Distillers Grains Pre, During, and Post COVID-19: Ongoing Recovery and Structural Demand Implications

Cornhusker Economics October 7, 2020
Distillers Grains Pre, During, and Post COVID-19: Ongoing Recovery and Structural Demand Implications

By Daniel Gertner and Elliott Dennis

Pre COVID-19 Demand for Distillers Grains

Prior to the shutdowns caused by the COVID-19 pandemic, distillers grains and other co-products of ethanol production played a crucial role in maintaining the revenue stream of dry mill ethanol plants (Irwin 2020). With low crude oil prices over the last half of the decade and corn prices holding steady over the same period of time, the margin for error in the ethanol industry was thin. More than a third of Nebraska’s ethanol plants either temporarily or permanently closed in 2019 (MacroTrends 2020); (York News Times 2019). To prevent similar outcomes, ethanol plants focused on diversifying their operations to produce higher-value coproducts to hedge against adverse price trends in the ethanol industry (Voegele 2020).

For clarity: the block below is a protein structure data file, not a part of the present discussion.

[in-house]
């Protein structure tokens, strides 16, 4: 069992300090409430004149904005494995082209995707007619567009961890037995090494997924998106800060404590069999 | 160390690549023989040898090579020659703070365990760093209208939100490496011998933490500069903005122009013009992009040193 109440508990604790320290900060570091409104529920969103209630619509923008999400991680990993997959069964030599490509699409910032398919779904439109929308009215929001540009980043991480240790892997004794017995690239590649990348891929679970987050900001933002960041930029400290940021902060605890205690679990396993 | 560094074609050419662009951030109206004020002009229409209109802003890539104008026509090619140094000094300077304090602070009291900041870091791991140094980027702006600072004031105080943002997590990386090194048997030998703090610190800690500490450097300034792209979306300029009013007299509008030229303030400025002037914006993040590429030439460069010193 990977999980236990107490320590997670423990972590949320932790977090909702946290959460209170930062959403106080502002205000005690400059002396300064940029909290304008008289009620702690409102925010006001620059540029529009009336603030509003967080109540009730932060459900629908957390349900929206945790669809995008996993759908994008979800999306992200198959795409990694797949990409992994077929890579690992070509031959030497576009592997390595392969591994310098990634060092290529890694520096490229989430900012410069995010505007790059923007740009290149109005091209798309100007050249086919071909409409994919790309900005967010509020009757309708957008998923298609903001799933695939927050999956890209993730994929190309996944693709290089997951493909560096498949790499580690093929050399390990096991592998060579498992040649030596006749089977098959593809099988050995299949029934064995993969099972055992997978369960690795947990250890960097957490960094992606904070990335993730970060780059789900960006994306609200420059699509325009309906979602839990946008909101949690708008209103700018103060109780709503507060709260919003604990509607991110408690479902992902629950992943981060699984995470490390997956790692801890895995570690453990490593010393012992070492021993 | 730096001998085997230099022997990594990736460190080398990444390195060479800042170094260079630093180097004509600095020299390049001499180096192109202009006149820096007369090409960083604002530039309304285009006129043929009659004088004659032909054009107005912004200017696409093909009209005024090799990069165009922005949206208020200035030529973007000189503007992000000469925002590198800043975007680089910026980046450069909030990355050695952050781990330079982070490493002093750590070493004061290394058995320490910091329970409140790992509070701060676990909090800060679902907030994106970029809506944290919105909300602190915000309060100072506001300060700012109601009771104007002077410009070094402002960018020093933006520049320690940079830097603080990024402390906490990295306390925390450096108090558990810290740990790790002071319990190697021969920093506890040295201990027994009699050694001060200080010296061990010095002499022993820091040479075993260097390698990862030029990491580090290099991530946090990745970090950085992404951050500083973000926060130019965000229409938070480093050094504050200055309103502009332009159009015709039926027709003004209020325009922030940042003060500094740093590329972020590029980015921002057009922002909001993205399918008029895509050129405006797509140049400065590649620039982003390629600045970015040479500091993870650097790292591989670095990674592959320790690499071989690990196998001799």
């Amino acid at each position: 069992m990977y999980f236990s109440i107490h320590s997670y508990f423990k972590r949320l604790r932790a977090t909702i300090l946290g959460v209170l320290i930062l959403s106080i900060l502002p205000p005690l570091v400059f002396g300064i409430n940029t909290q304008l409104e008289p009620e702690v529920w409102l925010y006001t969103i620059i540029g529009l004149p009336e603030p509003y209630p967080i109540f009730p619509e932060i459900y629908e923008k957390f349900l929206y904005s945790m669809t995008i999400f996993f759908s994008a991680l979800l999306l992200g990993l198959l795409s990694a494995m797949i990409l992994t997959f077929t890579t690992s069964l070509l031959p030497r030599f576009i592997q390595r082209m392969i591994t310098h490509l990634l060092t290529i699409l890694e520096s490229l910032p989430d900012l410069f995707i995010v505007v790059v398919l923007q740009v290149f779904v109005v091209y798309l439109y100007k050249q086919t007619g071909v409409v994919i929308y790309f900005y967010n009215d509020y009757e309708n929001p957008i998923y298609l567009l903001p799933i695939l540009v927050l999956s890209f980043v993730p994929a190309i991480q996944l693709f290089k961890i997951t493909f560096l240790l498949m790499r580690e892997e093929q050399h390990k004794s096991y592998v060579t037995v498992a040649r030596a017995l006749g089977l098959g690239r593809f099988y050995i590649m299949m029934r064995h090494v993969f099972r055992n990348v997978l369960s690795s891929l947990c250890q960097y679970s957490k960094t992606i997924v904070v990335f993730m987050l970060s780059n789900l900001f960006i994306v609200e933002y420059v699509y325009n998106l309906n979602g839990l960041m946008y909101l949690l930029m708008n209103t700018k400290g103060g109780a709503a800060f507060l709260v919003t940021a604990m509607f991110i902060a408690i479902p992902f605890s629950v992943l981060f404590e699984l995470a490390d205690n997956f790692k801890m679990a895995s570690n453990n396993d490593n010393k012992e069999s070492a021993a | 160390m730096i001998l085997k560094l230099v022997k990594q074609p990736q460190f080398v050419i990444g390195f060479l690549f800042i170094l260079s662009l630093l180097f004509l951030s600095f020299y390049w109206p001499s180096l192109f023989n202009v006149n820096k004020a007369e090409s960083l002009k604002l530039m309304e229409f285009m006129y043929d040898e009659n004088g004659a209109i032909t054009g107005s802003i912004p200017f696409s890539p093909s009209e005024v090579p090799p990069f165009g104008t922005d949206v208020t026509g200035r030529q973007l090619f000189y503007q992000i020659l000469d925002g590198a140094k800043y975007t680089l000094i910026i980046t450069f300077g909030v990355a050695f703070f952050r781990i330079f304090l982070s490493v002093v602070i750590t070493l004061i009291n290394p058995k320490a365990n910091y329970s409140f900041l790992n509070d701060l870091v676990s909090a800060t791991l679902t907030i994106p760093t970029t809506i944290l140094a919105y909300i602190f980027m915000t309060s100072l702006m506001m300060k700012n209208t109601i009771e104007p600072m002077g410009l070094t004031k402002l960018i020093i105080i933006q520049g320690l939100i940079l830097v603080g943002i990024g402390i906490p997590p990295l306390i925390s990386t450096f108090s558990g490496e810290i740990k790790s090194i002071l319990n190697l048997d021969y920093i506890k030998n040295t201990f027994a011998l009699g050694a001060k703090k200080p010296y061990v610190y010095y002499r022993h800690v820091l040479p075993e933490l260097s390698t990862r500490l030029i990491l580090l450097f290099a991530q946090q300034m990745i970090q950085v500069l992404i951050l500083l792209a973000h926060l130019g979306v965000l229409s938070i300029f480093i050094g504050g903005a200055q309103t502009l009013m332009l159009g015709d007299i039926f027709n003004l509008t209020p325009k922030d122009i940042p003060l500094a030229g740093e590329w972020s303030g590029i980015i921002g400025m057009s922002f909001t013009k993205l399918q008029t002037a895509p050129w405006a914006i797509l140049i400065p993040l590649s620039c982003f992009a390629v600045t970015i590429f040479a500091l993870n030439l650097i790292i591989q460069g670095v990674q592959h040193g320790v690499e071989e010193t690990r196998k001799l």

The products constituting the largest share of the coproduct revenue stream for most ethanol plants were the various forms of distillers grains, most commonly Dried Distillers Grains with Solubles (DDGS), Modified Distillers Wet Grains (MDWG), and Distillers Wet Grains DWG).  While both MDWG and DWG offer slightly higher feeding values than DDGS, their moisture contents and weights make them difficult to ship beyond a limited radius, making DDGS the most common form of distillers grains nationally (Nuttelman, et al. 2011). Regardless of the form of distillers grains, each type offers – in most cases – superior nutritional properties to corn through lower starch content, higher total digestible nutrients, and higher crude protein content (Jenkins 2016).  The favorable properties and relative affordability of distillers grains – paired with a concerted effort by ethanol plants to market distillers grains as co-products rather than by-products – helped form a market for distillers grains that was largely impervious to, and separate from, fluctuations in the ethanol sector (Morgan 2020).